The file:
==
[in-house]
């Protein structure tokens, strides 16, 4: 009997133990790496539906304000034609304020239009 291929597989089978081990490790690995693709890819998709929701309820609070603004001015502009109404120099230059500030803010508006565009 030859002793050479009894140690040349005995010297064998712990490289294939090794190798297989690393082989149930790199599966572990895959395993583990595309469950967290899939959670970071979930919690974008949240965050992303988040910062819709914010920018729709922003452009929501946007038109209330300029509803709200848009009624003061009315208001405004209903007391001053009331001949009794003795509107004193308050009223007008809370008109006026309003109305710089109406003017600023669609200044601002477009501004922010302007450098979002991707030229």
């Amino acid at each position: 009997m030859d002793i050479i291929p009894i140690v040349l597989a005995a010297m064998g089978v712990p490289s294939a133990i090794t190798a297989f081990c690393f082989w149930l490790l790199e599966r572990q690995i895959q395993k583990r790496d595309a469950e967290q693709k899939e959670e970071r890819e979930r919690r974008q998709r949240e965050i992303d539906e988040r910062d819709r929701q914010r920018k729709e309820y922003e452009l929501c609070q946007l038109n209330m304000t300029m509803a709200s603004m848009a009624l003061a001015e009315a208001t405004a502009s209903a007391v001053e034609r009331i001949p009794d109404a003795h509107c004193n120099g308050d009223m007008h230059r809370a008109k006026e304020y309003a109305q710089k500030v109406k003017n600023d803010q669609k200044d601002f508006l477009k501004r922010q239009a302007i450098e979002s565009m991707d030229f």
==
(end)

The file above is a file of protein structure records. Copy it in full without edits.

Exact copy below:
[in-house]
């Protein structure tokens, strides 16, 4: 009997133990790496539906304000034609304020239009 291929597989089978081990490790690995693709890819998709929701309820609070603004001015502009109404120099230059500030803010508006565009 030859002793050479009894140690040349005995010297064998712990490289294939090794190798297989690393082989149930790199599966572990895959395993583990595309469950967290899939959670970071979930919690974008949240965050992303988040910062819709914010920018729709922003452009929501946007038109209330300029509803709200848009009624003061009315208001405004209903007391001053009331001949009794003795509107004193308050009223007008809370008109006026309003109305710089109406003017600023669609200044601002477009501004922010302007450098979002991707030229």
């Amino acid at each position: 009997m030859d002793i050479i291929p009894i140690v040349l597989a005995a010297m064998g089978v712990p490289s294939a133990i090794t190798a297989f081990c690393f082989w149930l490790l790199e599966r572990q690995i895959q395993k583990r790496d595309a469950e967290q693709k899939e959670e970071r890819e979930r919690r974008q998709r949240e965050i992303d539906e988040r910062d819709r929701q914010r920018k729709e309820y922003e452009l929501c609070q946007l038109n209330m304000t300029m509803a709200s603004m848009a009624l003061a001015e009315a208001t405004a502009s209903a007391v001053e034609r009331i001949p009794d109404a003795h509107c004193n120099g308050d009223m007008h230059r809370a008109k006026e304020y309003a109305q710089k500030v109406k003017n600023d803010q669609k200044d601002f508006l477009k501004r922010q239009a302007i450098e979002s565009m991707d030229f």